Through a fractious amalgamation vote with Thornhill, a divisive casino and slots proposal for downtown, uncertainty during the negotiation of the Nisga’a treaty (a cause he championed), the marathon Skeena Cellulose crisis and the subsequent economic downturn – it’s hard to think who else would be a better force for stability during such a time of trial.

Jack Talstra was a calming, steady influence during troubled times that would test the mettle – and influence – of any big city mayor.

But with Jack at the helm, somehow you weren’t worried how it would all turn out.

He could be prickly and difficult to deal with for other reporters, but I never found him to be that way. He was always accessible, always candid, and always able to see the bigger picture.

Along with being a strong advocate for Terrace on so many fronts, Jack was instrumental in building acceptance for the Nisga’a treaty, understanding the very real economic benefits for Terrace the deal would bring, as well as for the people of the Nass Valley who waited so long for justice.

During the Skeena Cellulose crisis, when hardworking residents of Terrace were losing their homes and businesses – all they’d worked for – he kept his cool, navigating our city through turbulent times, providing a moral compass, an anchor point when things could have gone off the rails.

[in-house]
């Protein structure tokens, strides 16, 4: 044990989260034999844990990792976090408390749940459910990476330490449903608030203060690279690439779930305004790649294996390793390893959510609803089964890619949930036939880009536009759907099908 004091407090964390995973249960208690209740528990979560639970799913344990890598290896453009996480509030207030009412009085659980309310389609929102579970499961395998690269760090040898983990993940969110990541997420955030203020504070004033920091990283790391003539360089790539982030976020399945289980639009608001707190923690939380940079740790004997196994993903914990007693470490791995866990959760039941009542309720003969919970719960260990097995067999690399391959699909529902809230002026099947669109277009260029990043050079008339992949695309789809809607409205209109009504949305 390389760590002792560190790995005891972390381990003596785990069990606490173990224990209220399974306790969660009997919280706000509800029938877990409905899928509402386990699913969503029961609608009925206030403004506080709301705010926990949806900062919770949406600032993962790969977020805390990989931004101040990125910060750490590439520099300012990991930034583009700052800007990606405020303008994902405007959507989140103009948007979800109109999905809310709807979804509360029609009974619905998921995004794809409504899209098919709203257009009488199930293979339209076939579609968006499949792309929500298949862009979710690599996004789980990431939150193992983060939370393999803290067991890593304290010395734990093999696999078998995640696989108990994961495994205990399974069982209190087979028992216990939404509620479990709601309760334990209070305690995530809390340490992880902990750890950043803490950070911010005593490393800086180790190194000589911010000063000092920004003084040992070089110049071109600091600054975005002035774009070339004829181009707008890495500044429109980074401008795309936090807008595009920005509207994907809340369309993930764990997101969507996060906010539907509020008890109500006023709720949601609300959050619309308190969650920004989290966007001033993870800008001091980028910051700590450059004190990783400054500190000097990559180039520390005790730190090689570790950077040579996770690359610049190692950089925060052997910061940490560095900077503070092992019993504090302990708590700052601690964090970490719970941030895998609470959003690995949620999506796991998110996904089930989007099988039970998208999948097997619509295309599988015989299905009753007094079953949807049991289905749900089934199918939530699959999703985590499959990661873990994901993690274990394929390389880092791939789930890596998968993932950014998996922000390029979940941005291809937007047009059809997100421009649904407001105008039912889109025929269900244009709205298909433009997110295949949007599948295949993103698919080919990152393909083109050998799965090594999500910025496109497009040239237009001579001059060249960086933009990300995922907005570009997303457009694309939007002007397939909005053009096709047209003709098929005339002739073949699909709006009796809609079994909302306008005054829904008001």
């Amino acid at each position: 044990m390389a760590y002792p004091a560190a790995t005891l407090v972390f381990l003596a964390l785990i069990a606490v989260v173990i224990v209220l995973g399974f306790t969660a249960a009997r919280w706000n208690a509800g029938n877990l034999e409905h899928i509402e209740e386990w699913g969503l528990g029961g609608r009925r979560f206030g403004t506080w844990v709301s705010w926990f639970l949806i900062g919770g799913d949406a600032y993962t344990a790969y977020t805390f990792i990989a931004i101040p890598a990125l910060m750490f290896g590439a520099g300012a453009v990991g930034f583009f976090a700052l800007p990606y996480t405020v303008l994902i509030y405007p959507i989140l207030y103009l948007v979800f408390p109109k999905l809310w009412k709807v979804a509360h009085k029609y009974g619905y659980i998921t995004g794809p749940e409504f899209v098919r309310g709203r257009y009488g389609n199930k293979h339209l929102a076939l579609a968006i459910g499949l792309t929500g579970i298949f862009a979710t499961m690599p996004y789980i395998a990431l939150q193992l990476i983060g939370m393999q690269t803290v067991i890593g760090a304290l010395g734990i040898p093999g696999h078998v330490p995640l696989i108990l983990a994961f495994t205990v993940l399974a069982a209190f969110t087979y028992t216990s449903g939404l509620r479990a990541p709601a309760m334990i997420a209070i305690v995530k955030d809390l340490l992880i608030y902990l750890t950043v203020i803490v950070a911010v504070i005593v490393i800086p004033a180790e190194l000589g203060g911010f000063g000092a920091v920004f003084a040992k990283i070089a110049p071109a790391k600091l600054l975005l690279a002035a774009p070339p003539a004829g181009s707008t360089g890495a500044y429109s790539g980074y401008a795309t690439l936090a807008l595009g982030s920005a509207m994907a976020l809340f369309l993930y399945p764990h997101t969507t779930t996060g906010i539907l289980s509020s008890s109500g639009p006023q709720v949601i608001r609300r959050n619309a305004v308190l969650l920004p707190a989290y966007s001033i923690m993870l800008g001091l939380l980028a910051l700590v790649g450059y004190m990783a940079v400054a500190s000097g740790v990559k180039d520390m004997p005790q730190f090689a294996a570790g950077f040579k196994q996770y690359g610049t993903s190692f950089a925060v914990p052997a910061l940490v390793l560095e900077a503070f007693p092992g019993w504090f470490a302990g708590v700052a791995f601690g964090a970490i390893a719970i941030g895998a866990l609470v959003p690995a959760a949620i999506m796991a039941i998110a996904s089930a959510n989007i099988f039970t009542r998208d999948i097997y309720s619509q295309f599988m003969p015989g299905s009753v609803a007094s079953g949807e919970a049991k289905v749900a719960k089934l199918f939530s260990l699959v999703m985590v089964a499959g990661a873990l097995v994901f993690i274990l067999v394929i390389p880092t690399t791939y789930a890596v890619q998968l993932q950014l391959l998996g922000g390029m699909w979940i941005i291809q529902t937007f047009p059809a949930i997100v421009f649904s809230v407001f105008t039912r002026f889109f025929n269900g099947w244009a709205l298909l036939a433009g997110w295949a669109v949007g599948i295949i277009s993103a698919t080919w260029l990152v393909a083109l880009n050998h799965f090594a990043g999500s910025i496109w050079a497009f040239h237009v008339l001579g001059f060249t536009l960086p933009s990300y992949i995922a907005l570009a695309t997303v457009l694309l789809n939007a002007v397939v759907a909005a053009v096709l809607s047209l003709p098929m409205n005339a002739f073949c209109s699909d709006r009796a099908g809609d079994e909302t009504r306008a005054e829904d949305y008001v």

On so many other issues, too, he was respected by political partners across the spectrum.

He never forgot the best interests of the people he served. It’s impossible to think of an equivalent mayor. He’ll be missed for his strong leadership, deep integrity, and great sense of humour.

And he will be long remembered as a consummate politician who mentored a generation of city councillors, administrative staff, and “members of the newsmedia,” as Jack would say.

Nobody who dealt with him will ever forget his leadership, integrity, firm ethical foundation or deep commitment to the people of Terrace and the northwest.

Thank you Hilda and Jack’s kids and grandkids, for sharing him with us.

Our hearts go out to you at this time.

Jennifer Lang, Editor, The Cloverdale Reporter, Cloverdale, B.C.

I remember the rare flashes of Angry Jack, because they were such a contrast to his normal diplomatic, cautious and soft-spoken nature.

Not that Mayor Talstra got unhinged or yelled, at least in public.

But I recall occasions where Jack decided criticism of past decisions at an all candidates forum or from some upstart politician at a regional district meeting simply could not stand.

His favourite tactic in these battles was to invoke the memory of deceased and beloved Terrace politicians and defend their honour.

The first sign was when Jack’s voice changed – it got hoarse with emotion.

you could hear a pin drop in the room because everyone knew Jack was starting to lay the lumber on someone.

“When you say that you’re saying the people who came before – the Ruth Hallocks and the Bob Coopers – you’re saying they couldn’t read a balance sheet. You’re saying they were idiots. You’re saying they weren’t very smart…”

I’m going by memory here, but the Talstra attack went along those lines and it was devastating.

When he was done, the targeted offender usually looked like they’d been Tasered.